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Texas A&M AgriLife LGD Program Overview

by Bill Costanzo, LGD Program Specialist III


Sheep and goats are susceptible to predation from wild animals and domesticated dogs. Trained with natural instincts, Livestock guardian dogs (LGDs) can minimize predation on livestock. In 2009, the Texas A&M AgriLife Center in San Angelo acquired the Martin Research Ranch in Menard. The ranch ewes only weaned 20% of the lamb crop that year. The ranch tried llamas and donkeys with limited success. Since 2012, the lamb crop has exceeded 100 percent using LGDs to reduce predation. Sheep and goat producers interviewed by AgriLife personnel stated that they have had comparable results in their flocks, usually within one to two years after beginning to use LGDs. A 2022 study conducted by AgriLife personnel showed that dogs correctly bonded could help ewes achieve lamb crops over 100% within one year of use.

 

According to the 2015 USDA reports on sheep and goat losses across the US, 3.9% of the lamb crop totals $20.5 million, and 5% of the kid crop totals $8.7 million. In Texas, one of the nation's main lamb and kid-producing states, 10% of the lamb and 8.1% of the kid crop was lost to predation. Those losses amount to $4.3 Million to sheep producers and $4.4 Million to goat producers in Texas. The main predators were coyotes, domestic dogs, and bobcats, followed by lions, birds of prey, and feral pigs. In 37% of sheep-raising and 33% of goat operations, LGDs were used to prevent predation.

 

In Texas, LGDs are used differently than in other sheep and goat production areas in the US. While the mountain states with open ranges primarily use herders and LGDs with their flocks, producers in Texas with fenced ranches rely solely on their LGDs to protect their herds from predators. LGDs reduce predation by territorial exclusion, disruption, and confrontation. Territorial exclusion is significant for protection against other canine predators. LGDs patrol and scent mark their territory regularly. Other canines recognize these areas and stay out of the LGD's territory. Disruption is aggressive behavior, such as barking, often in the early morning and evening. LGDs bark to notify the predators of their existence in an area, which disrupts the predators' behavior patterns while searching for prey. Last, if a predator still decides to enter the LGD territory, the dogs will directly confront the predators. The confrontation between LGDs and predators is usually not lethal unless the dogs can corner the predator along a fence line.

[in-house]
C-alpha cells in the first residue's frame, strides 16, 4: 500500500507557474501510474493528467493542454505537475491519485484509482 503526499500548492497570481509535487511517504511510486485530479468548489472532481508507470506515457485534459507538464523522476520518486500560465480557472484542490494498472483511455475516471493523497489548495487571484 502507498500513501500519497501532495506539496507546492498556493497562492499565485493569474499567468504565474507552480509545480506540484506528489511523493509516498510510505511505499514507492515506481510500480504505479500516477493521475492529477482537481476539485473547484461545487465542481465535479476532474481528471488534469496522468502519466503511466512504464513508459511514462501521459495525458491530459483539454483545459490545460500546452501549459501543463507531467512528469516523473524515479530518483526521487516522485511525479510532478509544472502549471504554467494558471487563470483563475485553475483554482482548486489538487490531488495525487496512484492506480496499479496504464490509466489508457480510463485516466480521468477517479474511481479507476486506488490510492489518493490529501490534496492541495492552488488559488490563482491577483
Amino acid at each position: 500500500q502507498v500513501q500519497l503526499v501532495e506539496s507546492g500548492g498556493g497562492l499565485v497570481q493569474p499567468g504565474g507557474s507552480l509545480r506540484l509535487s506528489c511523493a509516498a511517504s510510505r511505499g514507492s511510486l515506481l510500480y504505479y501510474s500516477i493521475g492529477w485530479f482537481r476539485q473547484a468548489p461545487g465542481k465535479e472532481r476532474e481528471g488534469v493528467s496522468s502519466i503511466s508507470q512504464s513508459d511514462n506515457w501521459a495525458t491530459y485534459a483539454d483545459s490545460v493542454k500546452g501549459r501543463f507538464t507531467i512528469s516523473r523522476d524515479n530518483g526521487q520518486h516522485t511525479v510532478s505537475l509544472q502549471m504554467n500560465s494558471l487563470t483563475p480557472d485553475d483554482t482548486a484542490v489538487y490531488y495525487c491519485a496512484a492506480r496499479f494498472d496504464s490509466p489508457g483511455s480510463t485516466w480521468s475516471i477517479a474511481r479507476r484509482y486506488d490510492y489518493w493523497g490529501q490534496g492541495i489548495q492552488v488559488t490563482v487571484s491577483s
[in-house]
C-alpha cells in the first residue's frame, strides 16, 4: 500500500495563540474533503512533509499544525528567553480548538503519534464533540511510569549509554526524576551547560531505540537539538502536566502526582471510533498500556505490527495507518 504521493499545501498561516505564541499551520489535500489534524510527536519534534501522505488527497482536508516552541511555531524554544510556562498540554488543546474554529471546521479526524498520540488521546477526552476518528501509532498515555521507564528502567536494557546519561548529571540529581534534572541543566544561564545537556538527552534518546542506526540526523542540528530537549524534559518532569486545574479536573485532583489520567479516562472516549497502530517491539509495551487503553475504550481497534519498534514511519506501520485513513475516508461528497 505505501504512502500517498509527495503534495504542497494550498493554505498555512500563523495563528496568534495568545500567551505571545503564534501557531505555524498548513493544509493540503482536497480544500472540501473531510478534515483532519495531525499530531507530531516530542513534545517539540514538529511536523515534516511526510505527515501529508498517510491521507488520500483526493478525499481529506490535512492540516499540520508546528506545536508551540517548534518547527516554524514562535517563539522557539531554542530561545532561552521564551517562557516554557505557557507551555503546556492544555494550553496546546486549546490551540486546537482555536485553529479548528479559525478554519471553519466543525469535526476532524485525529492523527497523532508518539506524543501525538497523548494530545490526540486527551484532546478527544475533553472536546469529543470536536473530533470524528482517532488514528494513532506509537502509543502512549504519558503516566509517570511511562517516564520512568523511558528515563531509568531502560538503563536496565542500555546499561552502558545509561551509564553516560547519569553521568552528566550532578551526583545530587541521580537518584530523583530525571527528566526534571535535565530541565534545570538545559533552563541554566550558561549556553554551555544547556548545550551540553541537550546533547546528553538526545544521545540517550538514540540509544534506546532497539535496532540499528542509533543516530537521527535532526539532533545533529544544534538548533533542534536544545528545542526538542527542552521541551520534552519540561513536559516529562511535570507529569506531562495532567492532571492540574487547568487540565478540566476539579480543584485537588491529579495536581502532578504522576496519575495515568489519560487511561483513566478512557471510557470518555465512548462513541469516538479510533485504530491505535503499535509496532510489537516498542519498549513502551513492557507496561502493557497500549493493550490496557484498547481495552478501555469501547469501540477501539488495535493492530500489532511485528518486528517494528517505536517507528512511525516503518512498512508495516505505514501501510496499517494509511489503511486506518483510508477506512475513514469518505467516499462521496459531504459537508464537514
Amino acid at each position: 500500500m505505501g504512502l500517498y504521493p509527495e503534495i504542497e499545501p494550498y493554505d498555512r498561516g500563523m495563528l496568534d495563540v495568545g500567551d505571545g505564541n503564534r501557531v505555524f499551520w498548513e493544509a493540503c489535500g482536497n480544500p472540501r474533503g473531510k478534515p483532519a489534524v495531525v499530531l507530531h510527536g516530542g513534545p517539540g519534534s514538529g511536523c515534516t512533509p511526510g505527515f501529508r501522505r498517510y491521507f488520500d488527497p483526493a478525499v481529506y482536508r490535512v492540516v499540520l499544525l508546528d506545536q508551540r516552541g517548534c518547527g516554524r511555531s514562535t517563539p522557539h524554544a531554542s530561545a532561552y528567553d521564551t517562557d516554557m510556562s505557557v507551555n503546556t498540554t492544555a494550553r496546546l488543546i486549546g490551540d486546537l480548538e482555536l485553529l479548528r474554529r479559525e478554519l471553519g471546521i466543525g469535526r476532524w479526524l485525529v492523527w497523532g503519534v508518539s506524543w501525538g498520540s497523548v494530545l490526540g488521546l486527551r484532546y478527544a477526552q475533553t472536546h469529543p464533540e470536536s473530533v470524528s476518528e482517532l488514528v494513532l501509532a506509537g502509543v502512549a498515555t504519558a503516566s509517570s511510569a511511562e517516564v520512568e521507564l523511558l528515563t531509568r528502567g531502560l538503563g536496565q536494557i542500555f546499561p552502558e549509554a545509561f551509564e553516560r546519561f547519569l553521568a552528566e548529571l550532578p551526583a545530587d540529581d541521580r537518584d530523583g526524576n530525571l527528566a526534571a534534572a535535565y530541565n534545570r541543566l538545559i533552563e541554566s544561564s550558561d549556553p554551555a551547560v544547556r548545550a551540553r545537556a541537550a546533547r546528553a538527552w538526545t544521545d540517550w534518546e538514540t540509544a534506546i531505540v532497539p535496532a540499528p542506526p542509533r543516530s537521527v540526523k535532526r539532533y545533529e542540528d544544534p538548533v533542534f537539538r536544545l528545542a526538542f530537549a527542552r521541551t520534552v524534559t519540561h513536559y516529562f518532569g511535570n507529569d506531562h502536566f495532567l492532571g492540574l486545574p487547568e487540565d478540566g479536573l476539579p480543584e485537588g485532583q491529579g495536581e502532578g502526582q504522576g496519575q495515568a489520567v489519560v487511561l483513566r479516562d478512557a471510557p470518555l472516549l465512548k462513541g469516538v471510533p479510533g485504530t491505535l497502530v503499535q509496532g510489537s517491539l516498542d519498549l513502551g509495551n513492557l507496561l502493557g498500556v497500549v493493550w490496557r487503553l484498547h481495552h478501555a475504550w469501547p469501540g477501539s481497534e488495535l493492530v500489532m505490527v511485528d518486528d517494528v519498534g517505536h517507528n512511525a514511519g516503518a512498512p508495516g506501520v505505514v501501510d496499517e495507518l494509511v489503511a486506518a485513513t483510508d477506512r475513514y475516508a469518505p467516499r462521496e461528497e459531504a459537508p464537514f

Producers need help with using livestock protection animals. The two main problems producers face when using LGDs are proper bonding and feeding the dogs. Based on a six-year study by the researchers in the late 1980s (see Figure 1), almost half of the dogs died at the end of the six years. The leading cause of loss was accidents caused by dogs roaming. Of the 57% of dogs lost to accidents, most dogs were shot, run over by vehicles, or lost to poisons.


We are currently in the middle of a multi-year bonding project to try to decrease the number of dogs that roam from ranch boundaries. The leading cause of roaming is improper bonding to livestock at an early age. Our project involves bonding weaned puppies in pens with and without hot wire as singles and pairs. After four rounds of the project, preliminary results show that single dogs bonded in pens with hot wire are less likely to roam than dogs not bonded in hot wire pens or as pairs.